As Jonathan Martin notes,
McCain supporters are asked to send the details of their comment to the campaign, which in turn will verify it and then reward the supporter with "points" (assumedly to accumulate for McCain swag)This is actually something I've long thought smart campaigns should consider. After all, comments can sometimes influence the bloggers -- or even change narratives, themselves. So it stands to reason a campaign would seek to influence the debate not only on the blogs, but in the comments, as well.
The idea to award "points" is a smart idea. But it also raises ethical questions: For example, will Townhall be inundated with "trolls," posing as legitimate commenters?
What is more, sites like RedState have, in the past, required commenters to disclose if they are working on a campaign. Does this overt effort to influence the narrative and conversations in the blogosphere cross an unspoken line?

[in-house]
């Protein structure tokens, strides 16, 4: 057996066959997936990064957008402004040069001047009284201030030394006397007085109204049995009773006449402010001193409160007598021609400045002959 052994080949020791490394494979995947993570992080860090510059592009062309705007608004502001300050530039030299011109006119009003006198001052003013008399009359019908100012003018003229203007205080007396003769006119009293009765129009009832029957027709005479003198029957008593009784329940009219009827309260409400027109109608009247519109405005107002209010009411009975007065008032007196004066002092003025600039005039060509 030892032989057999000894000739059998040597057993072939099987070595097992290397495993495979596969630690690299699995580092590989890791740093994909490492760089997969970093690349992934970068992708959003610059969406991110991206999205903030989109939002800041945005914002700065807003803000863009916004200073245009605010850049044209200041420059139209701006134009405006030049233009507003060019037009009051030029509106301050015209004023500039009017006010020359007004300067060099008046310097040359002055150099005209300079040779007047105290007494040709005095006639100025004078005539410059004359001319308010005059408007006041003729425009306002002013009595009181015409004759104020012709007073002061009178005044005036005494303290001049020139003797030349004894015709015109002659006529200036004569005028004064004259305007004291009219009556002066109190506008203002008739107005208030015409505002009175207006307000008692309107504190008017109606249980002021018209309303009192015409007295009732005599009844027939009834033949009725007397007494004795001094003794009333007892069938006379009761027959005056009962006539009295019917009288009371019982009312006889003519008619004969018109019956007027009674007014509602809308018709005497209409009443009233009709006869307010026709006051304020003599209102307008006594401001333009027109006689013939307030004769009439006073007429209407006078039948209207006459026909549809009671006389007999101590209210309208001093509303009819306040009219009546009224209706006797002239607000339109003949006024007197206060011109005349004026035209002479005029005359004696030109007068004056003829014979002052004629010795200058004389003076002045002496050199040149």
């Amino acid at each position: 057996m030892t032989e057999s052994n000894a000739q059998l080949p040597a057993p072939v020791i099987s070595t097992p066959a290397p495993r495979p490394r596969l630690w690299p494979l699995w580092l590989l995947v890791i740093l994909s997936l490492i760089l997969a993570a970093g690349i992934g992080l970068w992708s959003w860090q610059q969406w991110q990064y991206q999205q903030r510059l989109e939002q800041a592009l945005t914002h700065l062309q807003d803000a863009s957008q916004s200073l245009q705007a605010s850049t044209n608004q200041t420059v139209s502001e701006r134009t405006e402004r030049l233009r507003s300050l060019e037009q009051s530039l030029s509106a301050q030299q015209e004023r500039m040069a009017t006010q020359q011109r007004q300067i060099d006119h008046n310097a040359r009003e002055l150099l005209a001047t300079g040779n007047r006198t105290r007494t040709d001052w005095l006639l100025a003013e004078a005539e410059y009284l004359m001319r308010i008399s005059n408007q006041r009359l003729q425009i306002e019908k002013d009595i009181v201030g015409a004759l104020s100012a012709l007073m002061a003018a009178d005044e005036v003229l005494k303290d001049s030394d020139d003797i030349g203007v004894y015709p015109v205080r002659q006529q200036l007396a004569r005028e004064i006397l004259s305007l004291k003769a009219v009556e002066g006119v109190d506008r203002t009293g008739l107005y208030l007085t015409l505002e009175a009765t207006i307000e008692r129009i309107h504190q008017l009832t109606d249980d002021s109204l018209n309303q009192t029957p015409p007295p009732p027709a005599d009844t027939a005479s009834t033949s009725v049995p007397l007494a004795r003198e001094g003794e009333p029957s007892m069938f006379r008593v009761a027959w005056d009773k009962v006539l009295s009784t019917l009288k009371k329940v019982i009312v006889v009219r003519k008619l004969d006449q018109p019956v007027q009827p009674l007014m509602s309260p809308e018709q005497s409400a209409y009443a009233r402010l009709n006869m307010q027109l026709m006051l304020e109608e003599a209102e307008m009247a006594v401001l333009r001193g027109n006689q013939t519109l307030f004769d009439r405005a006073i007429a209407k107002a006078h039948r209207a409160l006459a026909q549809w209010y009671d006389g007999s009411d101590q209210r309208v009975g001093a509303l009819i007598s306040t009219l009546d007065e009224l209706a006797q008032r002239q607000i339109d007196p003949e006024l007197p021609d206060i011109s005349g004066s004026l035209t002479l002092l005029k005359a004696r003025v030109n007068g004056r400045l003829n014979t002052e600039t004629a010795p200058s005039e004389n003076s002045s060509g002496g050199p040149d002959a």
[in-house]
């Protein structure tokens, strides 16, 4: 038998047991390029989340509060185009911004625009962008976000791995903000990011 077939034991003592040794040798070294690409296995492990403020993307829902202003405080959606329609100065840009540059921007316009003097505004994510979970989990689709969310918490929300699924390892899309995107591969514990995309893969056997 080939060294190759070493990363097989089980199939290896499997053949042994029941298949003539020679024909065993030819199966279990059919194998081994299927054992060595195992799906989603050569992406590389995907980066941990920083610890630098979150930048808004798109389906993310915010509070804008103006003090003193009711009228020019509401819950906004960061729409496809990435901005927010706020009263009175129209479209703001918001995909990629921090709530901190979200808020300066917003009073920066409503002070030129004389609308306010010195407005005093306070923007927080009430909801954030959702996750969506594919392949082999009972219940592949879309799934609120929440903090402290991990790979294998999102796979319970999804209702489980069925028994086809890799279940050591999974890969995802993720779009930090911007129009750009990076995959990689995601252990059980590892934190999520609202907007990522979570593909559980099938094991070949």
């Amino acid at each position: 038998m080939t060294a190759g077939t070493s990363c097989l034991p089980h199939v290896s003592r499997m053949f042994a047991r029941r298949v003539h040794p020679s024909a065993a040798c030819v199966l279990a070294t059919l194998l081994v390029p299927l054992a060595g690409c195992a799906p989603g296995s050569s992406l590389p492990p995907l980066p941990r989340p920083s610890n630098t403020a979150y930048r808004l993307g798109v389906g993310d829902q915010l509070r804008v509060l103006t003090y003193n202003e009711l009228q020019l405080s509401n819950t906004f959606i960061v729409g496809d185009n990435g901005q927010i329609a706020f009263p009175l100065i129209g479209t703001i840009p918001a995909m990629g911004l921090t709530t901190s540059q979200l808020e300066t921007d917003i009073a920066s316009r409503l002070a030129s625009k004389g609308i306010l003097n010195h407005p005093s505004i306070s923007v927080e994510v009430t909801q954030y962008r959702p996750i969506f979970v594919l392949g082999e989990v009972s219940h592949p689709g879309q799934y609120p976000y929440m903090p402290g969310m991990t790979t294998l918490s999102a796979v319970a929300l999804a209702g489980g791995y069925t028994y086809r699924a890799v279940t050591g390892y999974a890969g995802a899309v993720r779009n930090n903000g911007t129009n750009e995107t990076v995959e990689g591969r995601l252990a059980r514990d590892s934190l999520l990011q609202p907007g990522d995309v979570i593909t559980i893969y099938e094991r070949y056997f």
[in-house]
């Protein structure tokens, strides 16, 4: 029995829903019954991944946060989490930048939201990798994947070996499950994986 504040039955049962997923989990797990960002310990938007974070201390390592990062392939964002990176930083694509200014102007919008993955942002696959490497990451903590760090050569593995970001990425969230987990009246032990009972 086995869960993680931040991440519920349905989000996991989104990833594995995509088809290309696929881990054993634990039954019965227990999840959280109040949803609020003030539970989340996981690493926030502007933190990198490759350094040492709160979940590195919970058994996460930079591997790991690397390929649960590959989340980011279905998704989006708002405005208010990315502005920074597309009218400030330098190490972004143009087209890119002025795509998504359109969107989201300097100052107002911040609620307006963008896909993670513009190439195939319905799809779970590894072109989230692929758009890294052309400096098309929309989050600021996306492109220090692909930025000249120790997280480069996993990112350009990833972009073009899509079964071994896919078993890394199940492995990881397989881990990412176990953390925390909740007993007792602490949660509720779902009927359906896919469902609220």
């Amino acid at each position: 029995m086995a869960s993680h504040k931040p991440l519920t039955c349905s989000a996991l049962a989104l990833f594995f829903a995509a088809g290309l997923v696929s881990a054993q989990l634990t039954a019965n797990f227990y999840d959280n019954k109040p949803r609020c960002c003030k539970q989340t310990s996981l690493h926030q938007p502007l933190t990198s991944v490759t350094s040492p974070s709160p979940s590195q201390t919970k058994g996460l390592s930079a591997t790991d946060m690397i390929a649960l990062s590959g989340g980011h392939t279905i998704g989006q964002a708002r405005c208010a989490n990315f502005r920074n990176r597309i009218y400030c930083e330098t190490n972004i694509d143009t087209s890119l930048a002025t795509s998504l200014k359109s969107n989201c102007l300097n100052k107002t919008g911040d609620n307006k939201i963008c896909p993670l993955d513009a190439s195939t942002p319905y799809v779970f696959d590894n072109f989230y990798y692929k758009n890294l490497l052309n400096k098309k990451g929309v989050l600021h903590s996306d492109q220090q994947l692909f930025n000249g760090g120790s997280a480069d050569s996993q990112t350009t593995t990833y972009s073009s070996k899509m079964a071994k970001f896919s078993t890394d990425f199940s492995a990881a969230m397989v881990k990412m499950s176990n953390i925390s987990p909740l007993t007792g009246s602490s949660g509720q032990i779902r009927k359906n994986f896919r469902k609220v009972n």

... The fact that the McCain campaign is "suggesting" talking points for commenters to use -- might also lead some critics to sugges McCain is attempting to manipulate the public by spreading propoganda. It's one thing to encourage supporters to engage in the discussion -- it's another thing to give them the talking points.
Granted, campaigns do this every day. Political campaigns have always "encouraged" supporters to do things like call-in to talk radio shows, etc. These efforts are usually conducted in a clandestine manner, of course -- while this is a very overt effort by the McCain campaign. In this regard, we should probably applaud the campaign for transparency.
In short, this is an interesting idea, which raises the question: Is this smart politics that respects the nascent power of the web -- or a cheap attempt to "game" the blogs?